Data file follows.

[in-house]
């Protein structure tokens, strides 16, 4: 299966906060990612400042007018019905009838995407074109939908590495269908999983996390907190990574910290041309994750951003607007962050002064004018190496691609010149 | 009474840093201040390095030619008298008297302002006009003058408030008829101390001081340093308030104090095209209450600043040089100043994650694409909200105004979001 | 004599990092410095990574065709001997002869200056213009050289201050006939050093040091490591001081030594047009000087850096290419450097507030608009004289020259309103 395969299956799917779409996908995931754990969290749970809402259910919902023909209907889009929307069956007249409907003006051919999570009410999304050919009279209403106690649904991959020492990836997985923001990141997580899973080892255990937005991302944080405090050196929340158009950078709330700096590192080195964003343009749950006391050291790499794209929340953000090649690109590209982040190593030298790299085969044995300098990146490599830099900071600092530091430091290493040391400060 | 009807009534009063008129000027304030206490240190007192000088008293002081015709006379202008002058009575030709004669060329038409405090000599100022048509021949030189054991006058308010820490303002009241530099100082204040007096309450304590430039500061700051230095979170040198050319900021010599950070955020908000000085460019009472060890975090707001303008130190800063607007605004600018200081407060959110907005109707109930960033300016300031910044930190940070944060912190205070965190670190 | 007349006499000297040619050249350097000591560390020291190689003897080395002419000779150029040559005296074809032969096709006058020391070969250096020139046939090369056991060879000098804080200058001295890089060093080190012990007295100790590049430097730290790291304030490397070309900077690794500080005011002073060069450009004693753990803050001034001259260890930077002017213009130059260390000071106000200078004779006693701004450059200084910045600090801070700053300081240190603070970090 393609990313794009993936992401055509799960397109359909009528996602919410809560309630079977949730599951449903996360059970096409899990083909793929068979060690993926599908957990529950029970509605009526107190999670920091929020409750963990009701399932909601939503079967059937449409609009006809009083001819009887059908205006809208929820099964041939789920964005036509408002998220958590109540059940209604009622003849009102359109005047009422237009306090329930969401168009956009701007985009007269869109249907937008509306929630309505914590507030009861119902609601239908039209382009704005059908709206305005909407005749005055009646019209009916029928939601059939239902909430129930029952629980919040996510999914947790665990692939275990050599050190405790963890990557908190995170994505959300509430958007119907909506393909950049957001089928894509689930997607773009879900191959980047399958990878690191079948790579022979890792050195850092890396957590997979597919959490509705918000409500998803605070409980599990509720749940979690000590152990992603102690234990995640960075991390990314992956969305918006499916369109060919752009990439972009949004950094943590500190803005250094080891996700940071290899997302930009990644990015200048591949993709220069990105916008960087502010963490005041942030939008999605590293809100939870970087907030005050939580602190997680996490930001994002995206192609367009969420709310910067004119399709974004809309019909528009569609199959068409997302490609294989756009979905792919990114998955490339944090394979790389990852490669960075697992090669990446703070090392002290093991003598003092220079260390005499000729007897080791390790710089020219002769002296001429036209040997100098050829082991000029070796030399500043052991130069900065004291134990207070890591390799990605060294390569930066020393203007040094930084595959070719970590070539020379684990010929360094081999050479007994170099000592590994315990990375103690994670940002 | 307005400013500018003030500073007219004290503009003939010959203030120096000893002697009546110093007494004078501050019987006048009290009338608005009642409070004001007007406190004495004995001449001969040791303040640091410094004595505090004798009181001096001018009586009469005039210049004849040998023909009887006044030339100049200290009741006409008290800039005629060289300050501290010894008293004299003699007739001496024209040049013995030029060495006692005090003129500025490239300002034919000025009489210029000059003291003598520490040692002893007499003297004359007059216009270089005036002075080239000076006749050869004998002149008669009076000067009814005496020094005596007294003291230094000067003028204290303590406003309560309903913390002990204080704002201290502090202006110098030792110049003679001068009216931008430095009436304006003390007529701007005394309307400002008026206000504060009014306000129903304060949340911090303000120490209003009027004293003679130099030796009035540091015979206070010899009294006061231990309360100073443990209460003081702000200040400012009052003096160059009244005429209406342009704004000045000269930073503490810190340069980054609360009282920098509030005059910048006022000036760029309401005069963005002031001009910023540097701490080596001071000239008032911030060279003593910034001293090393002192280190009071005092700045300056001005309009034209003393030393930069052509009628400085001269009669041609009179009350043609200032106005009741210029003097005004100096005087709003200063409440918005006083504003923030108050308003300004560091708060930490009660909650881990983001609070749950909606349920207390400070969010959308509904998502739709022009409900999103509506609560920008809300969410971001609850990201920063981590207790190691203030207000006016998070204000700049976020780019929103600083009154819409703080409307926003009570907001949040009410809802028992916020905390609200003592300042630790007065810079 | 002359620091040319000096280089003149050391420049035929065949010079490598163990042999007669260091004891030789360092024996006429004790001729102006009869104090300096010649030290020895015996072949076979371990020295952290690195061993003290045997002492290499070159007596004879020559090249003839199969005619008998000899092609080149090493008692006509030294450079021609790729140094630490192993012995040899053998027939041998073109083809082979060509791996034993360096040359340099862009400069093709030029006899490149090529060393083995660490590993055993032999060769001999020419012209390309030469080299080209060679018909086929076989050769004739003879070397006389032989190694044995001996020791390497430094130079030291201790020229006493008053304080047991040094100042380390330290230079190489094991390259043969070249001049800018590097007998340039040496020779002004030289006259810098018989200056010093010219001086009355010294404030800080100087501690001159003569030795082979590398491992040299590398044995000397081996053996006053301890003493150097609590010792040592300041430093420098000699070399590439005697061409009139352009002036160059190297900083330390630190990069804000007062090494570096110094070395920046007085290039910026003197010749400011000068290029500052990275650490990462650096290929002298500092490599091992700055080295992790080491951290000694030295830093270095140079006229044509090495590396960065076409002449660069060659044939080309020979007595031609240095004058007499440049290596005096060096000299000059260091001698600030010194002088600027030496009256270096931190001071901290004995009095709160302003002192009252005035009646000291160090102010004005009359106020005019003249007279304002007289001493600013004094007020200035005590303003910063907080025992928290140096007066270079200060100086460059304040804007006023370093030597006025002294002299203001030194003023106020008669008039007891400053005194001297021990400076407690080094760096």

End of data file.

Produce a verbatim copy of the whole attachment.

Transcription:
[in-house]
């Protein structure tokens, strides 16, 4: 299966906060990612400042007018019905009838995407074109939908590495269908999983996390907190990574910290041309994750951003607007962050002064004018190496691609010149 | 009474840093201040390095030619008298008297302002006009003058408030008829101390001081340093308030104090095209209450600043040089100043994650694409909200105004979001 | 004599990092410095990574065709001997002869200056213009050289201050006939050093040091490591001081030594047009000087850096290419450097507030608009004289020259309103 395969299956799917779409996908995931754990969290749970809402259910919902023909209907889009929307069956007249409907003006051919999570009410999304050919009279209403106690649904991959020492990836997985923001990141997580899973080892255990937005991302944080405090050196929340158009950078709330700096590192080195964003343009749950006391050291790499794209929340953000090649690109590209982040190593030298790299085969044995300098990146490599830099900071600092530091430091290493040391400060 | 009807009534009063008129000027304030206490240190007192000088008293002081015709006379202008002058009575030709004669060329038409405090000599100022048509021949030189054991006058308010820490303002009241530099100082204040007096309450304590430039500061700051230095979170040198050319900021010599950070955020908000000085460019009472060890975090707001303008130190800063607007605004600018200081407060959110907005109707109930960033300016300031910044930190940070944060912190205070965190670190 | 007349006499000297040619050249350097000591560390020291190689003897080395002419000779150029040559005296074809032969096709006058020391070969250096020139046939090369056991060879000098804080200058001295890089060093080190012990007295100790590049430097730290790291304030490397070309900077690794500080005011002073060069450009004693753990803050001034001259260890930077002017213009130059260390000071106000200078004779006693701004450059200084910045600090801070700053300081240190603070970090 393609990313794009993936992401055509799960397109359909009528996602919410809560309630079977949730599951449903996360059970096409899990083909793929068979060690993926599908957990529950029970509605009526107190999670920091929020409750963990009701399932909601939503079967059937449409609009006809009083001819009887059908205006809208929820099964041939789920964005036509408002998220958590109540059940209604009622003849009102359109005047009422237009306090329930969401168009956009701007985009007269869109249907937008509306929630309505914590507030009861119902609601239908039209382009704005059908709206305005909407005749005055009646019209009916029928939601059939239902909430129930029952629980919040996510999914947790665990692939275990050599050190405790963890990557908190995170994505959300509430958007119907909506393909950049957001089928894509689930997607773009879900191959980047399958990878690191079948790579022979890792050195850092890396957590997979597919959490509705918000409500998803605070409980599990509720749940979690000590152990992603102690234990995640960075991390990314992956969305918006499916369109060919752009990439972009949004950094943590500190803005250094080891996700940071290899997302930009990644990015200048591949993709220069990105916008960087502010963490005041942030939008999605590293809100939870970087907030005050939580602190997680996490930001994002995206192609367009969420709310910067004119399709974004809309019909528009569609199959068409997302490609294989756009979905792919990114998955490339944090394979790389990852490669960075697992090669990446703070090392002290093991003598003092220079260390005499000729007897080791390790710089020219002769002296001429036209040997100098050829082991000029070796030399500043052991130069900065004291134990207070890591390799990605060294390569930066020393203007040094930084595959070719970590070539020379684990010929360094081999050479007994170099000592590994315990990375103690994670940002 | 307005400013500018003030500073007219004290503009003939010959203030120096000893002697009546110093007494004078501050019987006048009290009338608005009642409070004001007007406190004495004995001449001969040791303040640091410094004595505090004798009181001096001018009586009469005039210049004849040998023909009887006044030339100049200290009741006409008290800039005629060289300050501290010894008293004299003699007739001496024209040049013995030029060495006692005090003129500025490239300002034919000025009489210029000059003291003598520490040692002893007499003297004359007059216009270089005036002075080239000076006749050869004998002149008669009076000067009814005496020094005596007294003291230094000067003028204290303590406003309560309903913390002990204080704002201290502090202006110098030792110049003679001068009216931008430095009436304006003390007529701007005394309307400002008026206000504060009014306000129903304060949340911090303000120490209003009027004293003679130099030796009035540091015979206070010899009294006061231990309360100073443990209460003081702000200040400012009052003096160059009244005429209406342009704004000045000269930073503490810190340069980054609360009282920098509030005059910048006022000036760029309401005069963005002031001009910023540097701490080596001071000239008032911030060279003593910034001293090393002192280190009071005092700045300056001005309009034209003393030393930069052509009628400085001269009669041609009179009350043609200032106005009741210029003097005004100096005087709003200063409440918005006083504003923030108050308003300004560091708060930490009660909650881990983001609070749950909606349920207390400070969010959308509904998502739709022009409900999103509506609560920008809300969410971001609850990201920063981590207790190691203030207000006016998070204000700049976020780019929103600083009154819409703080409307926003009570907001949040009410809802028992916020905390609200003592300042630790007065810079 | 002359620091040319000096280089003149050391420049035929065949010079490598163990042999007669260091004891030789360092024996006429004790001729102006009869104090300096010649030290020895015996072949076979371990020295952290690195061993003290045997002492290499070159007596004879020559090249003839199969005619008998000899092609080149090493008692006509030294450079021609790729140094630490192993012995040899053998027939041998073109083809082979060509791996034993360096040359340099862009400069093709030029006899490149090529060393083995660490590993055993032999060769001999020419012209390309030469080299080209060679018909086929076989050769004739003879070397006389032989190694044995001996020791390497430094130079030291201790020229006493008053304080047991040094100042380390330290230079190489094991390259043969070249001049800018590097007998340039040496020779002004030289006259810098018989200056010093010219001086009355010294404030800080100087501690001159003569030795082979590398491992040299590398044995000397081996053996006053301890003493150097609590010792040592300041430093420098000699070399590439005697061409009139352009002036160059190297900083330390630190990069804000007062090494570096110094070395920046007085290039910026003197010749400011000068290029500052990275650490990462650096290929002298500092490599091992700055080295992790080491951290000694030295830093270095140079006229044509090495590396960065076409002449660069060659044939080309020979007595031609240095004058007499440049290596005096060096000299000059260091001698600030010194002088600027030496009256270096931190001071901290004995009095709160302003002192009252005035009646000291160090102010004005009359106020005019003249007279304002007289001493600013004094007020200035005590303003910063907080025992928290140096007066270079200060100086460059304040804007006023370093030597006025002294002299203001030194003023106020008669008039007891400053005194001297021990400076407690080094760096």